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Grief grips B.C. ecstasy victim's high school

01/18/2012 09:05 EST | Updated 03/19/2012 05:12 EDT

Both grief and a sense of frustration are gripping staff and students at a Metro Vancouver high school after one of their own died early Saturday after taking ecstasy.

Kato Burgess, 16, was a student at Cloverdale's Lord Tweedsmuir Secondary.

“Lot of sad people around,” said student Hayden Hamilton. “A lot of people crying. There's, like, counsellors everywhere. Having to deal with it.”

The number of comments on a Facebook memorial for Burgess continues to grow.

“I can't believe you're gone," said one message.

“This doesn't seem real to me," said another.

Potentially deadly additive

Tests results have not been released yet, but B.C.’s chief coroner suspects that Burgess's death is yet another case involving ecstasy laced with an additive that might be killing people.

That extra ingredient, PMMA, has been detected in samples from five out of 18 victims of fatal reactions to ecstasy in B.C. in the past six months.

PMMA is a chemical that has been mixed into some ecstasy pills to increase the stimulant effect of the party drug.

Five people who have died in Calgary also took ecstasy cut with PMMA, police said.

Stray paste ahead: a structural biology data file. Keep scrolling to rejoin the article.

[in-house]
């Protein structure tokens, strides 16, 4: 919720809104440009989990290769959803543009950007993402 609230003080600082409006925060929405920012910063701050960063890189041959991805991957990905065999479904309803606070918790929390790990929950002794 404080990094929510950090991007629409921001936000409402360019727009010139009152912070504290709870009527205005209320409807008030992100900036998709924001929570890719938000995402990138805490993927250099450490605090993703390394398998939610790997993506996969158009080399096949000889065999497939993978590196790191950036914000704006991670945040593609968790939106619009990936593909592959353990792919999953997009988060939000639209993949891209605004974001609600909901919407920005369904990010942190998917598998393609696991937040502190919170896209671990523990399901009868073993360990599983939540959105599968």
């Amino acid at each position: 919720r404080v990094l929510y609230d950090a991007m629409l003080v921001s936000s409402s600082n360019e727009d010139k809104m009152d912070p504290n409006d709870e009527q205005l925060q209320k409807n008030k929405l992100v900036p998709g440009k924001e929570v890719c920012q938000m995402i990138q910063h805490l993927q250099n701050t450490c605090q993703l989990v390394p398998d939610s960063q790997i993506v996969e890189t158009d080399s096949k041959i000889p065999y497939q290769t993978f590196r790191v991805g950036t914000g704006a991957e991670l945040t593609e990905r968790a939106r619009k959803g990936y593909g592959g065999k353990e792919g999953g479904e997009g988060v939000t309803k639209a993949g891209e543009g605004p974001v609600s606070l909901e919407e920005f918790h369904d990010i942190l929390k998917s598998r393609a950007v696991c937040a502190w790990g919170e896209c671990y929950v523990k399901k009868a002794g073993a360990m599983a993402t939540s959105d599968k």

Even with all the recent publicity surrounding ecstasy, some people at Lord Tweedsmuir Secondary aren't surprised the deaths continue.

Deadly gamble

“It doesn't change anything,” said student Tyler Wheatley. “People just do it. We know what meth does and people still do it. We know what every drug does and people still do it.”

Another student agreed.

“Teenagers are kind of stupid, and they don't really think about it,” said Sidney Cocking “So it wouldn't surprise me if people are still taking it, regardless of the danger.”

Drug counsellor Robb McGirr feels the vast majority of kids are getting it, and staying away from illicit drugs.

As a member of a local school board drug team, McGirr is familiar with the gamble young people take by using the drug.

“It's an unfortunate exclamation mark to the tragic risks associated with taking ecstasy,” said McGirr. “It's not new information to us, but the fact that we've had such a high level of events in the last little while is in fact new.”

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